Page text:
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Dan Flory

This article modifies philosopher Tamar Szabó Gendler's theory of imaginative resistance in order to make it applicable to film and analyze a distinctively adverse kind of resistant response to James Cameron's Avatar (2009). Gendler's theory, as she states it, seeks to explain resistance to literary stories in a straightforwardly cognitivist, but narrowly rationalistic fashion. This article introduces elements from recent work at the intersection of philosophy of film and the emotions to augment Gendler's theory so that it can be used to explain why some viewers hesitate or even refuse to imagine some cinematic fictional worlds. The method used is analytic philosophy of film. The analysis reveals that some viewers are cognitively impoverished with regard to imagining race in general: they will likely have extreme difficulty in centrally imagining racially "other" characters, which also bodes ill for their real-world prospects for moral engagements concerning race.

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Dan Flory

“All our phrasing—race relations, racial chasm, racial justice, racial profiling, white privilege, even white supremacy—serves to obscure that racism is a visceral experience.” — Ta-Nehisi Coates (2015) One of the more notorious sequences in D. W

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Erin Ash

Media are important sites for examining issues of power and privilege, particularly with regard to race. Beyond instances of specific representations, however, the narrative tropes—or common stories that are told across all types of media

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Stephen Prince

In this issue of Projections , Dan Flory examines issues of race in film from a singular angle. He is interested in understanding how disgust reactions, manifested by viewers in relation to characters and situations, are inflected by racial

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Janet Staiger

internationally, as a conflict based on race; another is the critiques of US militarism/imperialism in the 1960s. Is the classical phase really just one version of the genre available at every historical point? And parody as well? Do actual historical audiences

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Margrethe Bruun Vaage and Gabriella Blasi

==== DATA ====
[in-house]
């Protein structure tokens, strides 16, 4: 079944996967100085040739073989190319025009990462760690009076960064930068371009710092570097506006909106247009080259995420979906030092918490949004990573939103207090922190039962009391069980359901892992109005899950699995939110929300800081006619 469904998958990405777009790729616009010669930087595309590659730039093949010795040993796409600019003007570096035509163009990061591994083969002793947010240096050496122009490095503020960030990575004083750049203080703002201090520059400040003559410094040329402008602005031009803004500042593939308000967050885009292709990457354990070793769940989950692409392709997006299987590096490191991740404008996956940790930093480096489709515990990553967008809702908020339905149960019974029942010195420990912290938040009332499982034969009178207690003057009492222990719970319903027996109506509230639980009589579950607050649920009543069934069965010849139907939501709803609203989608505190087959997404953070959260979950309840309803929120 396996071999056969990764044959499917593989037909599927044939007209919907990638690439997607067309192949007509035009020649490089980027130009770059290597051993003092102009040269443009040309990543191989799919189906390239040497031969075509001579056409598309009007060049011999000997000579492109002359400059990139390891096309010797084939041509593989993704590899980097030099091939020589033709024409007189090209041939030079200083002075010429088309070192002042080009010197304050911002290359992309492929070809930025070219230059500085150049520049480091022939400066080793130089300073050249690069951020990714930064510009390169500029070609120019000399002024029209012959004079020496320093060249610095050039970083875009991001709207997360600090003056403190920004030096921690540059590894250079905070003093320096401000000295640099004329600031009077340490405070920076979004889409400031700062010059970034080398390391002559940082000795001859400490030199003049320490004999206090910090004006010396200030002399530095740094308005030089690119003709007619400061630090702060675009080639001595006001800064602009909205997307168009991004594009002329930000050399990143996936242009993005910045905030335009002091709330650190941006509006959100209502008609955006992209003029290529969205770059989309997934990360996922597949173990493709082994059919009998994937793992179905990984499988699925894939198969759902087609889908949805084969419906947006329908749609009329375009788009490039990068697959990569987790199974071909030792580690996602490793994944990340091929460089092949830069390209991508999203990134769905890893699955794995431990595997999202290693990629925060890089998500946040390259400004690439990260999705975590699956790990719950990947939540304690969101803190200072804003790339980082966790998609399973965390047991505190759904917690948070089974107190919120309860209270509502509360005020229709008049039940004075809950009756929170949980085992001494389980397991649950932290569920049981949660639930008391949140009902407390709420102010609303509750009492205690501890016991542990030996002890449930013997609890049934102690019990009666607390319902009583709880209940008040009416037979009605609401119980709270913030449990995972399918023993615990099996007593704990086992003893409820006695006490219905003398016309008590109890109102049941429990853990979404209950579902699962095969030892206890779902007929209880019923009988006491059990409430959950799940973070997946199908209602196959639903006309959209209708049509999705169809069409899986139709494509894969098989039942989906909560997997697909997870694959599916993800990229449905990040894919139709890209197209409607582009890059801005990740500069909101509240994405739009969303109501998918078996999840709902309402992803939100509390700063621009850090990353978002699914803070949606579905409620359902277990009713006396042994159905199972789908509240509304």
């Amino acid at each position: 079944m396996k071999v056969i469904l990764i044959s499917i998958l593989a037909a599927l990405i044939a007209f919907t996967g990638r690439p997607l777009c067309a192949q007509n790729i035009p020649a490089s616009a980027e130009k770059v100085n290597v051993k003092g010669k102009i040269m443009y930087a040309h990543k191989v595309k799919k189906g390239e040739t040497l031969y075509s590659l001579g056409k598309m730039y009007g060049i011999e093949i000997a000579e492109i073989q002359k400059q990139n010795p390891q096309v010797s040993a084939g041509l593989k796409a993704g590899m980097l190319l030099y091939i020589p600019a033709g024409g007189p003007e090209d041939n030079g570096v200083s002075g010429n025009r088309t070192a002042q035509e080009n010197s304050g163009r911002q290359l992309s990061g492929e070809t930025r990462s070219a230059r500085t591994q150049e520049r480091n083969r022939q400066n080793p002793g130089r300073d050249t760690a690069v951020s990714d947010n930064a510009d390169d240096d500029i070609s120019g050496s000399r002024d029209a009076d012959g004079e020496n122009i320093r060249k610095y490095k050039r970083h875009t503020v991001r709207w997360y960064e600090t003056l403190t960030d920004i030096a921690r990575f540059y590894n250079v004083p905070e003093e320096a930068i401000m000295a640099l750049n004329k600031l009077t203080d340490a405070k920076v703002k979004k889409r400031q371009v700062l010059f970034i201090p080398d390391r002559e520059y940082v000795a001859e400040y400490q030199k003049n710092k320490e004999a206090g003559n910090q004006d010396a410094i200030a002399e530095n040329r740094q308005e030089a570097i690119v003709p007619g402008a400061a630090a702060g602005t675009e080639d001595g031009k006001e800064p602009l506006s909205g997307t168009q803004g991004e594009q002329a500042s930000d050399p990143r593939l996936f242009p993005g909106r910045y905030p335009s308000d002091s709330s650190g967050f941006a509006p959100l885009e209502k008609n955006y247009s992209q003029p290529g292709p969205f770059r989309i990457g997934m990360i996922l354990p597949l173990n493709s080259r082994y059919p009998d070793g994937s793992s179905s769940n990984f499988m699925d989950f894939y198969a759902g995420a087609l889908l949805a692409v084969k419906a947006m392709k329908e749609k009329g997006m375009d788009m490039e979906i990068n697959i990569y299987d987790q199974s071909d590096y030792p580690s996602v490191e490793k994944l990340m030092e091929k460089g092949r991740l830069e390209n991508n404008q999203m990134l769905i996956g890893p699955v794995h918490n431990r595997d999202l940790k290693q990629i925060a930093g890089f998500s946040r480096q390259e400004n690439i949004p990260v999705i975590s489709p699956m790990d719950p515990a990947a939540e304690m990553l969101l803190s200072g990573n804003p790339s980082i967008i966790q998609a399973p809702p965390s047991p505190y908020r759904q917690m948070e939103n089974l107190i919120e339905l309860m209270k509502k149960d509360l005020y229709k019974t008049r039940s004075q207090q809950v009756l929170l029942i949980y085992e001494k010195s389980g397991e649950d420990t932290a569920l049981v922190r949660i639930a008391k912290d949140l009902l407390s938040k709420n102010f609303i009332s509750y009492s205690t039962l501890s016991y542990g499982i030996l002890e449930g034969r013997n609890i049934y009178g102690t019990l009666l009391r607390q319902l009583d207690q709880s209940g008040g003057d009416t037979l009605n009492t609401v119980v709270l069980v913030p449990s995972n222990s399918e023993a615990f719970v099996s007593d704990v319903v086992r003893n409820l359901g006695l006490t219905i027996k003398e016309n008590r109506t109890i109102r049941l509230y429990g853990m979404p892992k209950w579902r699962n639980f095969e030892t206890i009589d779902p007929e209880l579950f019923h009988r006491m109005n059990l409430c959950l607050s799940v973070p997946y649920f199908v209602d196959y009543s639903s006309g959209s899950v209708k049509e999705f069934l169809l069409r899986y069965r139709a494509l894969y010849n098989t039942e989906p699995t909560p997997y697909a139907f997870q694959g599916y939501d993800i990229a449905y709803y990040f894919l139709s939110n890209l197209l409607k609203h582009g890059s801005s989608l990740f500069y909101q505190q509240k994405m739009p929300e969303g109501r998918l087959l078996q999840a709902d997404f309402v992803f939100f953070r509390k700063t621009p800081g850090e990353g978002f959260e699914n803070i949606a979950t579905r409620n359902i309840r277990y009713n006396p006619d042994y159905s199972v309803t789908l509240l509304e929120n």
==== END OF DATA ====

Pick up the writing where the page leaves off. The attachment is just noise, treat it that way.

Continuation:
and critical race theory to analyze how some of the 2011 Native American Film and Video Festival (NAFVF) films “work to orient indigenous agency and activism” (228). In this context, Monani’s chapter focuses on the figure of the “ecological Indian” as

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Carl Plantinga

Spartans and the bad Persians. Figure 3. A hideous Persian giant roars like a beast before attacking the Spartans ( 300 , Warner Bros., 2007) Both race and sexuality work into this stark differentiation as well, as purity is designated to the

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Brenda Austin-Smith, Matthew Cipa, and Temenuga Trifonova

.g., postcolonial theory, race studies, globalization, gender studies, cultural studies). To her credit, Wheatley acknowledges feminist critiques of the heteronormative, patriarchal slant of Cavell's thought and his complicity in “a particular brand of American

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Guest Editor's Introduction

Phenomenology Encounters Cognitivism

Robert Sinnerbrink

shaping our engagement with (popular) cinema and the manner in which it can serve as a powerful vehicle of ideological influence, especially with regard to key aspects of personal identity (e.g., gender, race, and class). Can cognitivist theories engage

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Before and After Ghostcatching

Animation, Primitivism, and the Choreography of Vitality

Heather Warren-Crow

arts, which embraced primitivism in an attempt to “exorcize the interiorized structures separating [European artists] from the authenticity of their own childhoods and of the childhood of their ‘race’” ( Leighten 2013: 60 ). 4 Primitivism in animation